Are Black Brands Above Being Canceled?

"Cancel Culture" has become a dominant force in today's society. Twitter, along with other social media platforms have provided its users with the unique superpower of either jumpstarting or destroying one's livelihood.  When considering the growing intensity of this phenomenon, I began to wonder if Black-Owned Brands were above becoming another casualty of said cancel culture.  

What is Cancel Culture?

According to, "Cancel culture refers to the popular practice of withdrawing support for (canceling) public figures and companies after they have done or said something considered objectionable or offensive. Cancel culture is generally discussed as being performed on social media in the form of group shaming."

Although Cancel Culture can have a negative impact on one's financial, social, and/or emotional state, there have been plenty of documented cases in which the intended cancelation backfired. 

Do Black Brands Have Immunity?

I am an avid supporter of brands owned and operated by people of color. In recent times, it has become increasingly important to show support for Black businesses as the momentum for the Black Lives Matter Movement continues to grow.  Buying Black, empowers the brand to hopefully pour back into the community that has supported them. 

While the support is much needed, there is a question that lingers in my mind.  Should we blindly support these brands? Should we ignore any and all indiscretions made by these Black-owned brands? When, if ever, is it okay to cancel a Black-owned company?

Recently, a Black-owned hair care brand that I have supported and frequently discussed has been at the center of some controversy.  Many social media influencers have come out and canceled this growing brand.  Monique Rodriguez, Founder and CEO of Mielle Organics found herself entangled in an internet feud with Youtuber Linda Lynn.  Linda Lynn was reviewing products from the Mielle Organics Rice Water collection and the review was not favorable, to say the least. The CEO decided to give her input on the Lynn's review in the Youtube comments section:

The comment sparked a back-and-forth between the two; with the Youtuber claiming that Monique's husband even called and harassed her (allegedly).  For full details of the incident, you can watch Linda Lynn's video here.  The feud between the two, caused an uproar among the natural hair community, prompting top influencers to declare Mielle Organics canceled. Mielle Organics issued the following statement in an effort to reduce the backlash:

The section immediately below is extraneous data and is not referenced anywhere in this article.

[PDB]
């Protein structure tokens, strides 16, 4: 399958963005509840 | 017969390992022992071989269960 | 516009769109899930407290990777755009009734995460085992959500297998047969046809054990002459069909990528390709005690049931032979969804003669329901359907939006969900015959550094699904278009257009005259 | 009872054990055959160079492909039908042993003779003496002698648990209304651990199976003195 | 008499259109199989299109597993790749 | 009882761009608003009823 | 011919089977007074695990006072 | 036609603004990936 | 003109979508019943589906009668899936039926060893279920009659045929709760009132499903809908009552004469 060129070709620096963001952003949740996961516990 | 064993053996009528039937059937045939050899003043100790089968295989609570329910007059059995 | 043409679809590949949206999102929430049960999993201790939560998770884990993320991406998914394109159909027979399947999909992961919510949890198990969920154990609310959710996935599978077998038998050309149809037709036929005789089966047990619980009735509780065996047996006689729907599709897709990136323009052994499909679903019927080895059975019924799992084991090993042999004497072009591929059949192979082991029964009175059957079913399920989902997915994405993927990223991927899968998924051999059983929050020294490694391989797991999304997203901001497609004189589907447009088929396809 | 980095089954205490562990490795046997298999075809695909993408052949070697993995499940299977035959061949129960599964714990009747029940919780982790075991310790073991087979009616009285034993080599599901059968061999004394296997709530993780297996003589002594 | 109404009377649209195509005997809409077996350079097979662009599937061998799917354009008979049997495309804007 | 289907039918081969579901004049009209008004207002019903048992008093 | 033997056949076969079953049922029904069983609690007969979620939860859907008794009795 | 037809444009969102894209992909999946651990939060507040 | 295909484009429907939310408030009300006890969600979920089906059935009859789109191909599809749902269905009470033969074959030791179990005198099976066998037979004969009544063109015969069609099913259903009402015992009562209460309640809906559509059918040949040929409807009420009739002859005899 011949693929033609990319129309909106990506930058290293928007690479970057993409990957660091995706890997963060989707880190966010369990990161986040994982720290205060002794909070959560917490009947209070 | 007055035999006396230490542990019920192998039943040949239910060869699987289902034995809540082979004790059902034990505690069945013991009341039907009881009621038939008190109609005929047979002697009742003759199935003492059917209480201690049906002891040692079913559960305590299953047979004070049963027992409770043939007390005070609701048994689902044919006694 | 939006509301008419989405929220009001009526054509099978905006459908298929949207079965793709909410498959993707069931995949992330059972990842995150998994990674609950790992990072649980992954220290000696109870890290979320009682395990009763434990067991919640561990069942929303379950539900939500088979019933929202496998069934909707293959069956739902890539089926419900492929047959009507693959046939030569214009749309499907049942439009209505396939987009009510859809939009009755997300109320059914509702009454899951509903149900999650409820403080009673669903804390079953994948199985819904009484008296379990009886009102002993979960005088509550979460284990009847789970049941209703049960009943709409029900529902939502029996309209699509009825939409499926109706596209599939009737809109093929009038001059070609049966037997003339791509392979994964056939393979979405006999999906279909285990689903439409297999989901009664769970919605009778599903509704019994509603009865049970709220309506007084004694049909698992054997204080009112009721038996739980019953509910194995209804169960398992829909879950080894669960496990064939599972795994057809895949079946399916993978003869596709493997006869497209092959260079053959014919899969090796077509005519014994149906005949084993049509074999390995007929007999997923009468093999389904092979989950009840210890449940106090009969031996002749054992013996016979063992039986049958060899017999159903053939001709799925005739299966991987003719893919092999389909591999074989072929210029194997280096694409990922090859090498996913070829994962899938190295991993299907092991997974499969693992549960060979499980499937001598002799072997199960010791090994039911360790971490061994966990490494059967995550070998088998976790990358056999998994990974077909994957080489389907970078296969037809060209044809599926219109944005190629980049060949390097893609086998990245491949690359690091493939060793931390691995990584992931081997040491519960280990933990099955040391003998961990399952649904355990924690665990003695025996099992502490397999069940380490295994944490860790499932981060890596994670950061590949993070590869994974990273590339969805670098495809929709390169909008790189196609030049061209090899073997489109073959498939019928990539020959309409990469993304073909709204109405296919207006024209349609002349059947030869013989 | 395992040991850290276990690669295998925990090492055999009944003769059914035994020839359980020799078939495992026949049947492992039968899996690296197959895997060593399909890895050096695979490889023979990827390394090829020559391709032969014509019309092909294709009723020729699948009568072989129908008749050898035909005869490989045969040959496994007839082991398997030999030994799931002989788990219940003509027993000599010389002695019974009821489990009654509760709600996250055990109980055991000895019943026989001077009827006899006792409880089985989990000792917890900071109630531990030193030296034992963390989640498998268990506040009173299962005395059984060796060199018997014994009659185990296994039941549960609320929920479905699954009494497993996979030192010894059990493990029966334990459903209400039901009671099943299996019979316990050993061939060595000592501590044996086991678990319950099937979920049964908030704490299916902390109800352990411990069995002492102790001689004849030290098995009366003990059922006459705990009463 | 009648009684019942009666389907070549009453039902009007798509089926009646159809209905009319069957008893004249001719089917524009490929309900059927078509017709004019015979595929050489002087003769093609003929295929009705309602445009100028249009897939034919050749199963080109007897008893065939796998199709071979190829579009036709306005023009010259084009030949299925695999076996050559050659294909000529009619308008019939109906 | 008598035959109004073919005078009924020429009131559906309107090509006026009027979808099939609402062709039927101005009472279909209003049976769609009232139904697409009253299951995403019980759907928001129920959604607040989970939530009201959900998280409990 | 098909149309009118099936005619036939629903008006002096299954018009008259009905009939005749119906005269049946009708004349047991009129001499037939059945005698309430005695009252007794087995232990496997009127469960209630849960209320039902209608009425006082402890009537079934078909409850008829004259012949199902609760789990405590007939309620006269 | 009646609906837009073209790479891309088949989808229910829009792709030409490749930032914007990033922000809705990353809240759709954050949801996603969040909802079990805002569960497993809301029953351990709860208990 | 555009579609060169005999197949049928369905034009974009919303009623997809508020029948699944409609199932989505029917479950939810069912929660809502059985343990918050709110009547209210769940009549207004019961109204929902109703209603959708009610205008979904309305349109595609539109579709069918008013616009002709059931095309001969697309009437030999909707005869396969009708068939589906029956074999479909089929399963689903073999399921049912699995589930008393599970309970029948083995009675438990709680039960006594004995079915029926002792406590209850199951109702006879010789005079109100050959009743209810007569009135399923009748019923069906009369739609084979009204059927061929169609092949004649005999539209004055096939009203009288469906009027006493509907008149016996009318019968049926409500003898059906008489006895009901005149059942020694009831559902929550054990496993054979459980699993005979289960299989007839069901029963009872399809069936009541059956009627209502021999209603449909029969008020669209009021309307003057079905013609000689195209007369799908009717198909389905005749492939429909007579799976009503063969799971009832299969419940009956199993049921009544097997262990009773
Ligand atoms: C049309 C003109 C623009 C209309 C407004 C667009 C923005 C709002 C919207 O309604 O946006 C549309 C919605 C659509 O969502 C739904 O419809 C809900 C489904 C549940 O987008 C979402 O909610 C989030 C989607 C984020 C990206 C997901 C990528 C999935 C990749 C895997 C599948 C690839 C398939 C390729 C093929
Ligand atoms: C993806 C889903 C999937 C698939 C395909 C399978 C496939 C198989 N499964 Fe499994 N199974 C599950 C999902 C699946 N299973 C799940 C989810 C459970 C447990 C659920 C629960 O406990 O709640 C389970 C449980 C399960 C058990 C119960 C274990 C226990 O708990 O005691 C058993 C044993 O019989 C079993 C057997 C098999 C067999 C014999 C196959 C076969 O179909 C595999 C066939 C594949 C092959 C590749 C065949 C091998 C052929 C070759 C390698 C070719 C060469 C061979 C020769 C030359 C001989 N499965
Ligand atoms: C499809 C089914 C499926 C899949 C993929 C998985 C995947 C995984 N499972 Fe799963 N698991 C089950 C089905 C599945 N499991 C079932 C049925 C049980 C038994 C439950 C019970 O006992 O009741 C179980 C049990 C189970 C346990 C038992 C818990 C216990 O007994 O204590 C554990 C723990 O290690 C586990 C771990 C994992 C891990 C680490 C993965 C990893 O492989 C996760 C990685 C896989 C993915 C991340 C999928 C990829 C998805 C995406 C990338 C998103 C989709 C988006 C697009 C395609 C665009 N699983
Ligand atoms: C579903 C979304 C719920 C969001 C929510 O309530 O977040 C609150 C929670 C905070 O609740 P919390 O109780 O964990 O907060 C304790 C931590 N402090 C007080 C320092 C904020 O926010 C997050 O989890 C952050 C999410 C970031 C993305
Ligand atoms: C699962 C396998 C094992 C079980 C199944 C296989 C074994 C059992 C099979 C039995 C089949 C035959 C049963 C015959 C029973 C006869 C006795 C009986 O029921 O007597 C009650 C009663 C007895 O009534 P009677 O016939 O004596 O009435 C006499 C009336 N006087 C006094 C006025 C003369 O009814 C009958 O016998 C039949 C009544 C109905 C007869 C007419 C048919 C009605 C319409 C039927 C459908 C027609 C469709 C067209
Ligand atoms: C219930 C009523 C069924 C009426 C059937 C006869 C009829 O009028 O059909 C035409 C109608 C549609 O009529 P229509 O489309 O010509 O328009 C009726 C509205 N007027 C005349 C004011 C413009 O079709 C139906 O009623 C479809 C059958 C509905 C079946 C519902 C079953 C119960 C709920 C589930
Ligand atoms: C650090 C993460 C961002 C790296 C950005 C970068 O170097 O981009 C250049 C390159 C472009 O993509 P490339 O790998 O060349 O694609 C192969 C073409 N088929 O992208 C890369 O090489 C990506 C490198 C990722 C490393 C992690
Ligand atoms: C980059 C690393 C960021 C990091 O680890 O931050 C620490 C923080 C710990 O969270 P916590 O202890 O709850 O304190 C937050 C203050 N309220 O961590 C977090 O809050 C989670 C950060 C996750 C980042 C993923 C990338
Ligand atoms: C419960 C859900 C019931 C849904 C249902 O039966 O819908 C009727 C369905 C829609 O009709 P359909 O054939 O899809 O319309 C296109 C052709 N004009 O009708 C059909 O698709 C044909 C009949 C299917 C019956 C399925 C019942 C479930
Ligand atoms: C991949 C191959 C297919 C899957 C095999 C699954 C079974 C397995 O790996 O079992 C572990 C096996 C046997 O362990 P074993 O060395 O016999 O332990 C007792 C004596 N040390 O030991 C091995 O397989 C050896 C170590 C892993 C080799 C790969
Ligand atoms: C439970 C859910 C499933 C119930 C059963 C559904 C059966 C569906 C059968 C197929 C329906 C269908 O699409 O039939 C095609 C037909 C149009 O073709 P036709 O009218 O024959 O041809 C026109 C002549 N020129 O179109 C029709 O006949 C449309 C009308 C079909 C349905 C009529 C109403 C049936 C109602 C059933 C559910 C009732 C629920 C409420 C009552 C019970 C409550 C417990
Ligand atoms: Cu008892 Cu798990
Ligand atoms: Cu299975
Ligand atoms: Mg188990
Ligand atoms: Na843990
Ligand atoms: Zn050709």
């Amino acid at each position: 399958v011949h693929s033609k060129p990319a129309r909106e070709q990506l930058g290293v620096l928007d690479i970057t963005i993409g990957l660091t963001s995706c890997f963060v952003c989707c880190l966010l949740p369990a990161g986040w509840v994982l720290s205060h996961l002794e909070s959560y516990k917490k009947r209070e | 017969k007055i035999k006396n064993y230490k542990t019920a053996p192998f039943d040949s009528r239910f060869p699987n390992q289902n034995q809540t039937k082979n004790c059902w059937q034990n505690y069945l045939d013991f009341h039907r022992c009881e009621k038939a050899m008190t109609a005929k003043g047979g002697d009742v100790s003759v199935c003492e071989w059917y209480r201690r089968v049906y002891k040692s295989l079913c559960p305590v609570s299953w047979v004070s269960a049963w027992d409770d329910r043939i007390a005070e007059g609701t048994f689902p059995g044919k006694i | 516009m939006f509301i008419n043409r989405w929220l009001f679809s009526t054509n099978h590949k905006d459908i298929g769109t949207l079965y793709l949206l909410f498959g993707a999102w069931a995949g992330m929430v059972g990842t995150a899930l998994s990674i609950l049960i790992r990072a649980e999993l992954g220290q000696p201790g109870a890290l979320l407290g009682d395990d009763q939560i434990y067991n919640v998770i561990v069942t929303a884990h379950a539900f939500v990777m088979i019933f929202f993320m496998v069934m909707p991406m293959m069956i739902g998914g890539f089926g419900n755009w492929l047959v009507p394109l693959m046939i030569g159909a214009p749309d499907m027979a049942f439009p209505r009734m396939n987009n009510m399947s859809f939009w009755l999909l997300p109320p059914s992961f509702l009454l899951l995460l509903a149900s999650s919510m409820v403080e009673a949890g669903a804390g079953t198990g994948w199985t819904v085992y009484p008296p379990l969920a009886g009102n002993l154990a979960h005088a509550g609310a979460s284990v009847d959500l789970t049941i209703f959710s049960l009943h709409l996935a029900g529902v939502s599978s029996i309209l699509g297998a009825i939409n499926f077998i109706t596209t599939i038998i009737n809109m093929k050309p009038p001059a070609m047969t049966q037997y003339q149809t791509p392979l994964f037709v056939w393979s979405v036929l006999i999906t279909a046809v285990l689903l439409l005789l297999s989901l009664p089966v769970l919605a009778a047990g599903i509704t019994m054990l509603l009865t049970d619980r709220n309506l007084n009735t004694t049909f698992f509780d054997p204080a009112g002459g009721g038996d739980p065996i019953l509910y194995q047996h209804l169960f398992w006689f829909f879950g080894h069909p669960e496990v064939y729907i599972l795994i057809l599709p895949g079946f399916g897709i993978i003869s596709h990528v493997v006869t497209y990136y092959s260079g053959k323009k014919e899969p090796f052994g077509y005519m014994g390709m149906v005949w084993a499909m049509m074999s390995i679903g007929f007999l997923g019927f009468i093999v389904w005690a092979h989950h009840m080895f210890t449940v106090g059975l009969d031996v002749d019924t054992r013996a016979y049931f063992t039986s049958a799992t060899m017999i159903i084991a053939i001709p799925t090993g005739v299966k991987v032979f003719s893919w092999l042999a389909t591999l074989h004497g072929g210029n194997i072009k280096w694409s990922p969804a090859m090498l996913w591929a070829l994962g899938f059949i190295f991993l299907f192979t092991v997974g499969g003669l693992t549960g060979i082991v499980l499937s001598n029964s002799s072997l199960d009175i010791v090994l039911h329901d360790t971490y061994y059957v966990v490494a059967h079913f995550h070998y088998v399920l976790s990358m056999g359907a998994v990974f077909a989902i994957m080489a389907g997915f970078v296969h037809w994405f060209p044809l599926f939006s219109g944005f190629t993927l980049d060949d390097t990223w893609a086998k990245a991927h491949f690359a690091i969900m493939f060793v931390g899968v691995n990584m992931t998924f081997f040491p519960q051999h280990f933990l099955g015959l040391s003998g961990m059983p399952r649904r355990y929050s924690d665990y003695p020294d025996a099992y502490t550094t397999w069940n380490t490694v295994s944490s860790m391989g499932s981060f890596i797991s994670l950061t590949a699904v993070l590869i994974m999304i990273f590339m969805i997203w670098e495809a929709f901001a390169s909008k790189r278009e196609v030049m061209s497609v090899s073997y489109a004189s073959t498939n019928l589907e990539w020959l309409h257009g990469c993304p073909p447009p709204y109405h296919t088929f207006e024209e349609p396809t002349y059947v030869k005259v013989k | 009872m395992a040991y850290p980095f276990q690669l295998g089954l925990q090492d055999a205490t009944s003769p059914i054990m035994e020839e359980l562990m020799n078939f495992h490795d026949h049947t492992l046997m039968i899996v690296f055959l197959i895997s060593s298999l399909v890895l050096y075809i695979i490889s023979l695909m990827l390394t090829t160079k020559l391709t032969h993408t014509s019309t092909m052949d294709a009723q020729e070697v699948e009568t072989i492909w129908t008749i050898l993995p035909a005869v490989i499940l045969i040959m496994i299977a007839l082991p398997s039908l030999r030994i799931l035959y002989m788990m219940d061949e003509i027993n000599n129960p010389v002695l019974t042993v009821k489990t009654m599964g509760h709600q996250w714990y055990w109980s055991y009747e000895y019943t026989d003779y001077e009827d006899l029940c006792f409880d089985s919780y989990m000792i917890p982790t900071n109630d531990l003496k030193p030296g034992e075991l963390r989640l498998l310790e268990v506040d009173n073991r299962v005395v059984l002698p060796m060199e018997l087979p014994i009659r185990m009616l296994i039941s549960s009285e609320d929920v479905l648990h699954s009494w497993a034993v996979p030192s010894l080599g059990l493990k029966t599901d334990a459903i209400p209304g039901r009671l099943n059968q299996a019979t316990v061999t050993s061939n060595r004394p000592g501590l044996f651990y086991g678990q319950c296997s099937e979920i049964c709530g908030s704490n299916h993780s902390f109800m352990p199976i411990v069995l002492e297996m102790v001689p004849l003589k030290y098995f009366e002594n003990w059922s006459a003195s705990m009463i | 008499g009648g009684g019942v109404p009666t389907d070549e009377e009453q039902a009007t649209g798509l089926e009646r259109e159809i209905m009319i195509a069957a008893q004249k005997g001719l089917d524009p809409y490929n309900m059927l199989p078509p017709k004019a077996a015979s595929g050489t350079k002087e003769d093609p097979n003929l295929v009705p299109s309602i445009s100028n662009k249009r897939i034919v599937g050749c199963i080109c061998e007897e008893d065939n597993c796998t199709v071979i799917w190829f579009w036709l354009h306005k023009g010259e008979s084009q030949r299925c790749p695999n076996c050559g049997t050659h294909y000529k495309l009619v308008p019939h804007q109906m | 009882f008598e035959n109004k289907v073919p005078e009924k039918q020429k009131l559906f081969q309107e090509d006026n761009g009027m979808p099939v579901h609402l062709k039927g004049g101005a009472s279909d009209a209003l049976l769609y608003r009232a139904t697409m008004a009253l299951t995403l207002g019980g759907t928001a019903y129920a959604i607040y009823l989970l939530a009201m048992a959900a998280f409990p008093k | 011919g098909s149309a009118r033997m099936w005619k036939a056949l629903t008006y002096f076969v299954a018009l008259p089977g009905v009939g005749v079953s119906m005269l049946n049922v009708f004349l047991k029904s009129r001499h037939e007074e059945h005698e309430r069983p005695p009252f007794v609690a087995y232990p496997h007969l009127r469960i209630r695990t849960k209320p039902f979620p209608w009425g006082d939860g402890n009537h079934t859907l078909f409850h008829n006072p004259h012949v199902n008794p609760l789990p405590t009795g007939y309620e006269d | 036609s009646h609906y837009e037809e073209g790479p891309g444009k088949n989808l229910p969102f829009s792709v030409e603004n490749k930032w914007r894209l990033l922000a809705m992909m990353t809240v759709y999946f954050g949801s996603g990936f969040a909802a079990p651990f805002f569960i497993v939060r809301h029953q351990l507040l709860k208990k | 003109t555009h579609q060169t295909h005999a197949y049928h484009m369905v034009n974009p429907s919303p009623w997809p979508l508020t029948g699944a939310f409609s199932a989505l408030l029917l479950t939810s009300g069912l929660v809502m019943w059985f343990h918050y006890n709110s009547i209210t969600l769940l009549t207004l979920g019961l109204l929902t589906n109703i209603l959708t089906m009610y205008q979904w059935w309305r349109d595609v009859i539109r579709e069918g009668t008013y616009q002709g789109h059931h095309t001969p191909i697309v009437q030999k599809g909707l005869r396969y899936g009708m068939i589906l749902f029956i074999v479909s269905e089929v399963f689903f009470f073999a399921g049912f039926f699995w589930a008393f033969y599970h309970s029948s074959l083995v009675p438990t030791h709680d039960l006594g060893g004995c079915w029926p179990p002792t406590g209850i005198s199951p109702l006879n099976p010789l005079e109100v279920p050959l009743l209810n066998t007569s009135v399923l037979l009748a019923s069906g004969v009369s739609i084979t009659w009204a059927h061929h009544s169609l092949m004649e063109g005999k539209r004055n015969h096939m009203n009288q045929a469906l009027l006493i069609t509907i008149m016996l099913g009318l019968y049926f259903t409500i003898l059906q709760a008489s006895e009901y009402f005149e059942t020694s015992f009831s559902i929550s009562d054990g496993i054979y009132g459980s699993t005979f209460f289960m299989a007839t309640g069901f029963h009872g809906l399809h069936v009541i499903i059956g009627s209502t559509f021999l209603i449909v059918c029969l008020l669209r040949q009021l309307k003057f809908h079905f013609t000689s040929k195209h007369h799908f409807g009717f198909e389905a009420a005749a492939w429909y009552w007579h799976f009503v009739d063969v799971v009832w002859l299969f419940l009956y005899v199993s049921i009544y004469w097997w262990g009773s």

This incident comes a year after another notable feud between Chiche Eburu, the owner of cosmetics company, Juvia's Place and Youtube Stars, Jackie Aina and Alissa Ashley.  The Youtube stars spoke out against the company for allegedly turning their back on the influencers and customers that helped the brand reach their acclaim from its infancy.  The brand appeared to opt for non-melanated influencers such as Nikkietutorials and Jeffree Star.

Both of these examples resulted in the brands being canceled momentarily, but just has been the case with other canceled celebrities and brands, these black-owned companies have managed to survive. 

Should brands that have allegedly attacked and alienated their core customer base (black women) be canceled, or is their place in society so important that they are above cancel culture?

Final Thoughts

In my humble opinion, Cancel Culture tends to be ineffective at best.  It tends to bring more attention to the brand; and some companies still live by the mantra that "All publicity is good publicity".  It also seems that for many brands, all it takes is a brief hiatus and an apology to make a comeback.  My question becomes, did the "canceled" brand actually learn a lesson?  Are they now more aware of their responsibility to the community-at-large?  In most cases, the answer would likely be "NO". 

When it comes to black brands committing cardinal sins against the black community, I think we need to be more constructive in our efforts to educate these brands on cultural responsibility. Yes, pulling monetary support from problematic black brands is one way of having your voice be heard... but as more and more Black Americans make the leap into entrepreneurship, we are bound to encounter owners without the knowledge, aptitude, or resources to properly navigate the ins and outs of sudden or instant success.  There are bound to be missteps; should those missteps be unforgivable? I don't think so.  Finding ways to educate and influence Black Brands is something that we should all focus on.  

...Of course, brands that are NOT receptive to learning, growing, and evolving should feel the financial and social impact of their actions or lack thereof. 

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